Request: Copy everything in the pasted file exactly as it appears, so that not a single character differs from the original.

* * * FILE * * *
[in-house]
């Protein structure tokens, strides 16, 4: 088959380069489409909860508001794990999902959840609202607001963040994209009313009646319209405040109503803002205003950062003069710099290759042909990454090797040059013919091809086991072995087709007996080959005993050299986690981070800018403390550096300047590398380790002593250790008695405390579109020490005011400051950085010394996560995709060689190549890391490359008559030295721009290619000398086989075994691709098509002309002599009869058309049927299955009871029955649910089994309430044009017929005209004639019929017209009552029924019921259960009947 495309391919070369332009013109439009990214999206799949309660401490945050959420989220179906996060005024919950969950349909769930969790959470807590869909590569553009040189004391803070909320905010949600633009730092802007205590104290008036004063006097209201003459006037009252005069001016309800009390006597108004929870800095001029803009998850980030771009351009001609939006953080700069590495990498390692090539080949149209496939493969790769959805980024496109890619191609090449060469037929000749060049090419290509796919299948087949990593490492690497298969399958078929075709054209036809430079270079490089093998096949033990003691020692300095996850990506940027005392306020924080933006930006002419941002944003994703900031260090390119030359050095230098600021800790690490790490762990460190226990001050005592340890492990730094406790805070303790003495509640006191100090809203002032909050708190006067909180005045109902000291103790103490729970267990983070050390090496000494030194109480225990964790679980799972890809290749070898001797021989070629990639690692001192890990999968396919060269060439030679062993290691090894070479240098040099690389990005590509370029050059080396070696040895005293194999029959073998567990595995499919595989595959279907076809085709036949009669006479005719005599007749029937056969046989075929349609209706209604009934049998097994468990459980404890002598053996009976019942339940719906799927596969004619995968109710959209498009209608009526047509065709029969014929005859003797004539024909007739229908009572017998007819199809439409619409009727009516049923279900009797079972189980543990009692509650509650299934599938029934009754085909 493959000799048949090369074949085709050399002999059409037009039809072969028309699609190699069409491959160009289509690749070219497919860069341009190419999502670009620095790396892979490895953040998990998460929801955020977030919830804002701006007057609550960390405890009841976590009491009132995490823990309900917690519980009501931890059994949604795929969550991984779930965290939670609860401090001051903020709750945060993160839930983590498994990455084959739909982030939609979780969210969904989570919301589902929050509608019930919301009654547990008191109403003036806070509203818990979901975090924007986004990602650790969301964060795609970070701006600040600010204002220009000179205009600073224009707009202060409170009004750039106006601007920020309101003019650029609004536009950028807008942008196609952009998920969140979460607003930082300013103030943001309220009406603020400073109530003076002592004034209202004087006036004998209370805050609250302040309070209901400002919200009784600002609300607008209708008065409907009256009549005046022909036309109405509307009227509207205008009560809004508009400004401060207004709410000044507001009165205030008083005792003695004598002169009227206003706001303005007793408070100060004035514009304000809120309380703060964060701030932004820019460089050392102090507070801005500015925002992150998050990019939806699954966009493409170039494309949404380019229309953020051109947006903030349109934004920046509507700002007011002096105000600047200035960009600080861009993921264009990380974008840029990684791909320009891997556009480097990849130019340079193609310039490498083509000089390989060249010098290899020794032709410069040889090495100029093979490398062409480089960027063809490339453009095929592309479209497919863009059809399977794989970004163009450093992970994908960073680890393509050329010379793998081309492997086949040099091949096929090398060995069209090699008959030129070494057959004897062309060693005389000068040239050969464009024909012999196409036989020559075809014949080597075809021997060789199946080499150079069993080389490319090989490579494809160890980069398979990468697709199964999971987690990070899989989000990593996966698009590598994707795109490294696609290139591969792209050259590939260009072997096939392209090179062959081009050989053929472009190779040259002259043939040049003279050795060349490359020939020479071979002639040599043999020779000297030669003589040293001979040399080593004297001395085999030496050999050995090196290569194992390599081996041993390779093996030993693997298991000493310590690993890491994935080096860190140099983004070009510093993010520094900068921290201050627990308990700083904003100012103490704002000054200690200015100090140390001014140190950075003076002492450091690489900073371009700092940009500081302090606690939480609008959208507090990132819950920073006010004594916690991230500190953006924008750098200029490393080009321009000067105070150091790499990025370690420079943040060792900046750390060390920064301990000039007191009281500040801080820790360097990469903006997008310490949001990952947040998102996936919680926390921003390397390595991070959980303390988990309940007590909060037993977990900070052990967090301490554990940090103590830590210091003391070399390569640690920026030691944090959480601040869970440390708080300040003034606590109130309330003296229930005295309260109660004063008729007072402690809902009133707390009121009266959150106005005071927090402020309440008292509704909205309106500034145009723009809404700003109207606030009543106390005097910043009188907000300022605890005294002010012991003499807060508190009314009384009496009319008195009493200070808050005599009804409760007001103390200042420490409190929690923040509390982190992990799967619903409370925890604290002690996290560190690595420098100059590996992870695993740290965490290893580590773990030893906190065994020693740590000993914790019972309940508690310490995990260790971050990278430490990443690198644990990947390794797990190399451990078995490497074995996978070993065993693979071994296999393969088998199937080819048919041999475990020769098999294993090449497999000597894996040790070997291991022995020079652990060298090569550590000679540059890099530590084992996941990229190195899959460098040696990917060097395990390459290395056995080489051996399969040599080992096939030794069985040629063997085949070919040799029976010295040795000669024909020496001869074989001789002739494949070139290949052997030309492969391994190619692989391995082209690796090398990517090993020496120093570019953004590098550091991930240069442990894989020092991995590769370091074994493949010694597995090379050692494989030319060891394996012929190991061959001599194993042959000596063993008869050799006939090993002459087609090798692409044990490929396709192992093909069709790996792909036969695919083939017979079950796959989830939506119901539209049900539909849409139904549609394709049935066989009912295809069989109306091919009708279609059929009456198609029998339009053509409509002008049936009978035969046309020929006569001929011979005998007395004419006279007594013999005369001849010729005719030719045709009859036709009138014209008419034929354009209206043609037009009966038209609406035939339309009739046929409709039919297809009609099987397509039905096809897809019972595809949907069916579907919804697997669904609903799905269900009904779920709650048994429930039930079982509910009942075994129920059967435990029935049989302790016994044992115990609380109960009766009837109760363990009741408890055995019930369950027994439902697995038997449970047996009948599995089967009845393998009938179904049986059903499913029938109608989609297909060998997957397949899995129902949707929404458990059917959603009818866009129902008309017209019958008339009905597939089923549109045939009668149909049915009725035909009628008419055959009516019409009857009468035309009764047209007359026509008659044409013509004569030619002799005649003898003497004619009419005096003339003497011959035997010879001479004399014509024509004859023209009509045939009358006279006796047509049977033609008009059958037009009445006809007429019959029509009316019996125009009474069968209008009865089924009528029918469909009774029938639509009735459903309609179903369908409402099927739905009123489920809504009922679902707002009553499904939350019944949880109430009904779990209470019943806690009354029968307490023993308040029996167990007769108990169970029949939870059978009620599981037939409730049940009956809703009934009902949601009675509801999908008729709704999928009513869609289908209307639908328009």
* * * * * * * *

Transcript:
[in-house]
């Protein structure tokens, strides 16, 4: 088959380069489409909860508001794990999902959840609202607001963040994209009313009646319209405040109503803002205003950062003069710099290759042909990454090797040059013919091809086991072995087709007996080959005993050299986690981070800018403390550096300047590398380790002593250790008695405390579109020490005011400051950085010394996560995709060689190549890391490359008559030295721009290619000398086989075994691709098509002309002599009869058309049927299955009871029955649910089994309430044009017929005209004639019929017209009552029924019921259960009947 495309391919070369332009013109439009990214999206799949309660401490945050959420989220179906996060005024919950969950349909769930969790959470807590869909590569553009040189004391803070909320905010949600633009730092802007205590104290008036004063006097209201003459006037009252005069001016309800009390006597108004929870800095001029803009998850980030771009351009001609939006953080700069590495990498390692090539080949149209496939493969790769959805980024496109890619191609090449060469037929000749060049090419290509796919299948087949990593490492690497298969399958078929075709054209036809430079270079490089093998096949033990003691020692300095996850990506940027005392306020924080933006930006002419941002944003994703900031260090390119030359050095230098600021800790690490790490762990460190226990001050005592340890492990730094406790805070303790003495509640006191100090809203002032909050708190006067909180005045109902000291103790103490729970267990983070050390090496000494030194109480225990964790679980799972890809290749070898001797021989070629990639690692001192890990999968396919060269060439030679062993290691090894070479240098040099690389990005590509370029050059080396070696040895005293194999029959073998567990595995499919595989595959279907076809085709036949009669006479005719005599007749029937056969046989075929349609209706209604009934049998097994468990459980404890002598053996009976019942339940719906799927596969004619995968109710959209498009209608009526047509065709029969014929005859003797004539024909007739229908009572017998007819199809439409619409009727009516049923279900009797079972189980543990009692509650509650299934599938029934009754085909 493959000799048949090369074949085709050399002999059409037009039809072969028309699609190699069409491959160009289509690749070219497919860069341009190419999502670009620095790396892979490895953040998990998460929801955020977030919830804002701006007057609550960390405890009841976590009491009132995490823990309900917690519980009501931890059994949604795929969550991984779930965290939670609860401090001051903020709750945060993160839930983590498994990455084959739909982030939609979780969210969904989570919301589902929050509608019930919301009654547990008191109403003036806070509203818990979901975090924007986004990602650790969301964060795609970070701006600040600010204002220009000179205009600073224009707009202060409170009004750039106006601007920020309101003019650029609004536009950028807008942008196609952009998920969140979460607003930082300013103030943001309220009406603020400073109530003076002592004034209202004087006036004998209370805050609250302040309070209901400002919200009784600002609300607008209708008065409907009256009549005046022909036309109405509307009227509207205008009560809004508009400004401060207004709410000044507001009165205030008083005792003695004598002169009227206003706001303005007793408070100060004035514009304000809120309380703060964060701030932004820019460089050392102090507070801005500015925002992150998050990019939806699954966009493409170039494309949404380019229309953020051109947006903030349109934004920046509507700002007011002096105000600047200035960009600080861009993921264009990380974008840029990684791909320009891997556009480097990849130019340079193609310039490498083509000089390989060249010098290899020794032709410069040889090495100029093979490398062409480089960027063809490339453009095929592309479209497919863009059809399977794989970004163009450093992970994908960073680890393509050329010379793998081309492997086949040099091949096929090398060995069209090699008959030129070494057959004897062309060693005389000068040239050969464009024909012999196409036989020559075809014949080597075809021997060789199946080499150079069993080389490319090989490579494809160890980069398979990468697709199964999971987690990070899989989000990593996966698009590598994707795109490294696609290139591969792209050259590939260009072997096939392209090179062959081009050989053929472009190779040259002259043939040049003279050795060349490359020939020479071979002639040599043999020779000297030669003589040293001979040399080593004297001395085999030496050999050995090196290569194992390599081996041993390779093996030993693997298991000493310590690993890491994935080096860190140099983004070009510093993010520094900068921290201050627990308990700083904003100012103490704002000054200690200015100090140390001014140190950075003076002492450091690489900073371009700092940009500081302090606690939480609008959208507090990132819950920073006010004594916690991230500190953006924008750098200029490393080009321009000067105070150091790499990025370690420079943040060792900046750390060390920064301990000039007191009281500040801080820790360097990469903006997008310490949001990952947040998102996936919680926390921003390397390595991070959980303390988990309940007590909060037993977990900070052990967090301490554990940090103590830590210091003391070399390569640690920026030691944090959480601040869970440390708080300040003034606590109130309330003296229930005295309260109660004063008729007072402690809902009133707390009121009266959150106005005071927090402020309440008292509704909205309106500034145009723009809404700003109207606030009543106390005097910043009188907000300022605890005294002010012991003499807060508190009314009384009496009319008195009493200070808050005599009804409760007001103390200042420490409190929690923040509390982190992990799967619903409370925890604290002690996290560190690595420098100059590996992870695993740290965490290893580590773990030893906190065994020693740590000993914790019972309940508690310490995990260790971050990278430490990443690198644990990947390794797990190399451990078995490497074995996978070993065993693979071994296999393969088998199937080819048919041999475990020769098999294993090449497999000597894996040790070997291991022995020079652990060298090569550590000679540059890099530590084992996941990229190195899959460098040696990917060097395990390459290395056995080489051996399969040599080992096939030794069985040629063997085949070919040799029976010295040795000669024909020496001869074989001789002739494949070139290949052997030309492969391994190619692989391995082209690796090398990517090993020496120093570019953004590098550091991930240069442990894989020092991995590769370091074994493949010694597995090379050692494989030319060891394996012929190991061959001599194993042959000596063993008869050799006939090993002459087609090798692409044990490929396709192992093909069709790996792909036969695919083939017979079950796959989830939506119901539209049900539909849409139904549609394709049935066989009912295809069989109306091919009708279609059929009456198609029998339009053509409509002008049936009978035969046309020929006569001929011979005998007395004419006279007594013999005369001849010729005719030719045709009859036709009138014209008419034929354009209206043609037009009966038209609406035939339309009739046929409709039919297809009609099987397509039905096809897809019972595809949907069916579907919804697997669904609903799905269900009904779920709650048994429930039930079982509910009942075994129920059967435990029935049989302790016994044992115990609380109960009766009837109760363990009741408890055995019930369950027994439902697995038997449970047996009948599995089967009845393998009938179904049986059903499913029938109608989609297909060998997957397949899995129902949707929404458990059917959603009818866009129902008309017209019958008339009905597939089923549109045939009668149909049915009725035909009628008419055959009516019409009857009468035309009764047209007359026509008659044409013509004569030619002799005649003898003497004619009419005096003339003497011959035997010879001479004399014509024509004859023209009509045939009358006279006796047509049977033609008009059958037009009445006809007429019959029509009316019996125009009474069968209008009865089924009528029918469909009774029938639509009735459903309609179903369908409402099927739905009123489920809504009922679902707002009553499904939350019944949880109430009904779990209470019943806690009354029968307490023993308040029996167990007769108990169970029949939870059978009620599981037939409730049940009956809703009934009902949601009675509801999908008729709704999928009513869609289908209307639908328009």